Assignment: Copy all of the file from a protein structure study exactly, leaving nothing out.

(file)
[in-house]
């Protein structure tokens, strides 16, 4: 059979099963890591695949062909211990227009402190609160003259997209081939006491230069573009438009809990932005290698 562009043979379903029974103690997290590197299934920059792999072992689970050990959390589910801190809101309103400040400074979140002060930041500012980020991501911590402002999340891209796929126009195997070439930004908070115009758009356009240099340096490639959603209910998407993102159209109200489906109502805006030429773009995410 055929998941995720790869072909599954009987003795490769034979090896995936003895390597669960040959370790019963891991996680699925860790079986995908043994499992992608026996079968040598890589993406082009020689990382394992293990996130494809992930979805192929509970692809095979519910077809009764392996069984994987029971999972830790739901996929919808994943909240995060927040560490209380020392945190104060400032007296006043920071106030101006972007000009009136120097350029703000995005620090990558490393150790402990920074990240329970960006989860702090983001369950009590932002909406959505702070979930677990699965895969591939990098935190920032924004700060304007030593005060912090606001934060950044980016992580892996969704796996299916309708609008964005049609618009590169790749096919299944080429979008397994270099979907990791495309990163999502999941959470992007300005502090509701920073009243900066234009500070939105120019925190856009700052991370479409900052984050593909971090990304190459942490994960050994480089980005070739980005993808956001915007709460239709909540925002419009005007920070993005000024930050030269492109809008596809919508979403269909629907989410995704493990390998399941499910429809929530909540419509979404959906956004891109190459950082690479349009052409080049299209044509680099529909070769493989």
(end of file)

[in-house]
């Protein structure tokens, strides 16, 4: 059979099963890591695949062909211990227009402190609160003259997209081939006491230069573009438009809990932005290698 562009043979379903029974103690997290590197299934920059792999072992689970050990959390589910801190809101309103400040400074979140002060930041500012980020991501911590402002999340891209796929126009195997070439930004908070115009758009356009240099340096490639959603209910998407993102159209109200489906109502805006030429773009995410 055929998941995720790869072909599954009987003795490769034979090896995936003895390597669960040959370790019963891991996680699925860790079986995908043994499992992608026996079968040598890589993406082009020689990382394992293990996130494809992930979805192929509970692809095979519910077809009764392996069984994987029971999972830790739901996929919808994943909240995060927040560490209380020392945190104060400032007296006043920071106030101006972007000009009136120097350029703000995005620090990558490393150790402990920074990240329970960006989860702090983001369950009590932002909406959505702070979930677990699965895969591939990098935190920032924004700060304007030593005060912090606001934060950044980016992580892996969704796996299916309708609008964005049609618009590169790749096919299944080429979008397994270099979907990791495309990163999502999941959470992007300005502090509701920073009243900066234009500070939105120019925190856009700052991370479409900052984050593909971090990304190459942490994960050994480089980005070739980005993808956001915007709460239709909540925002419009005007920070993005000024930050030269492109809008596809919508979403269909629907989410995704493990390998399941499910429809929530909540419509979404959906956004891109190459950082690479349009052409080049299209044509680099529909070769493989």